The Magical Shotgun (and it’s close cousin, The Magical Pistol) is a staple of the over-the-top action movie. The Magical Shotgun will be familiar to anyone who’ve ever watched a John Woo film: a character hit by a shotgun blast is thrown backwards at great speed through the air, usually into a plate glass window.
Unfortunately this just isn’t possible and the Law of the Conservation of Momentum explains why: in any collision, whether it’s a car striking a bus, or buckshot striking our leading man, momentum must be conserved. The total momentum before the collision must equal the total momentum after the collision.
Momentum is the product of mass and speed and can be loosely thought of as indicating how difficult it would be to change the motion of something. The graph below shows how momentum changes – a darker background indicates greater momentum.
The momentum before the collision is the mass of the shot multiplied by its speed: using typical values of 30 grams of shot travelling at 350 metres per second we have a momentum of 10.5 kgm/s. After the collision the momentum is the combined mass of the target plus the shot, multiplied by the speed of the target moving backwards.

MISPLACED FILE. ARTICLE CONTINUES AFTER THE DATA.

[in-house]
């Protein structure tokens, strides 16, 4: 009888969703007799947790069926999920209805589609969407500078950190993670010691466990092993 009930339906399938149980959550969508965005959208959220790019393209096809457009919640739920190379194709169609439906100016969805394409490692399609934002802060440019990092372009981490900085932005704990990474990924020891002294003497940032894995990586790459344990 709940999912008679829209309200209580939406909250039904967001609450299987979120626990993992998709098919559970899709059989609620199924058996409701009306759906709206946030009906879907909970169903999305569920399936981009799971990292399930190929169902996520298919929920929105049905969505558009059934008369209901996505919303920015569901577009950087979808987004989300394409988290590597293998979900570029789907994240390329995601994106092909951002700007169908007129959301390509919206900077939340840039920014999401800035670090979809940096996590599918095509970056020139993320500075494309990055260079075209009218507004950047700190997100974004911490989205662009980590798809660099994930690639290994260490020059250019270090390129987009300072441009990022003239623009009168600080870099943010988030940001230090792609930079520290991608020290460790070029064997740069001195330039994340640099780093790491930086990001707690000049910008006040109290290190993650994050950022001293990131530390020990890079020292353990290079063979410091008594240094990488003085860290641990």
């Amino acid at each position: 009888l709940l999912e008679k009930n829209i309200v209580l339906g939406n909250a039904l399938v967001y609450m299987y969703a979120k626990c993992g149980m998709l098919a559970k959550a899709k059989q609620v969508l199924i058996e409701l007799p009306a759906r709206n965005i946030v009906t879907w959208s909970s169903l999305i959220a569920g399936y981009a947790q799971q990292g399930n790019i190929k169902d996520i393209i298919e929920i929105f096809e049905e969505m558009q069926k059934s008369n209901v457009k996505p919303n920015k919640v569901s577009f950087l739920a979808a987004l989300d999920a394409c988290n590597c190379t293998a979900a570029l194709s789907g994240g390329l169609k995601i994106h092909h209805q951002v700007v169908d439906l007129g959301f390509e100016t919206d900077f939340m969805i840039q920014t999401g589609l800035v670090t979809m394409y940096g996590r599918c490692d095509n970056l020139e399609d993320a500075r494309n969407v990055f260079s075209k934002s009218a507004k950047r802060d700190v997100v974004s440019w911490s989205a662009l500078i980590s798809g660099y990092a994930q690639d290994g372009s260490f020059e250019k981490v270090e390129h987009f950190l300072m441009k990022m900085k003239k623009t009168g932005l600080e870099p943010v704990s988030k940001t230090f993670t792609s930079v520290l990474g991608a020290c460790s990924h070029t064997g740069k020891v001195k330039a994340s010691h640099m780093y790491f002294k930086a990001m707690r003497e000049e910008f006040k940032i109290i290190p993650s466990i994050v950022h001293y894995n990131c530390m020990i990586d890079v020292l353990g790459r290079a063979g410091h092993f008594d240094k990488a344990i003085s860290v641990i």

If we assume the target is an average-sized man with a mass of 85 kg and that he’s standing still before he gets shot then the combined mass is 85.03 kg, which, with a momentum of 10.5 kgm/s gives us a final speed of 0.12 m/s or twelve centimetres per second (0.27 mph); this bears no relation to what’s seen on film.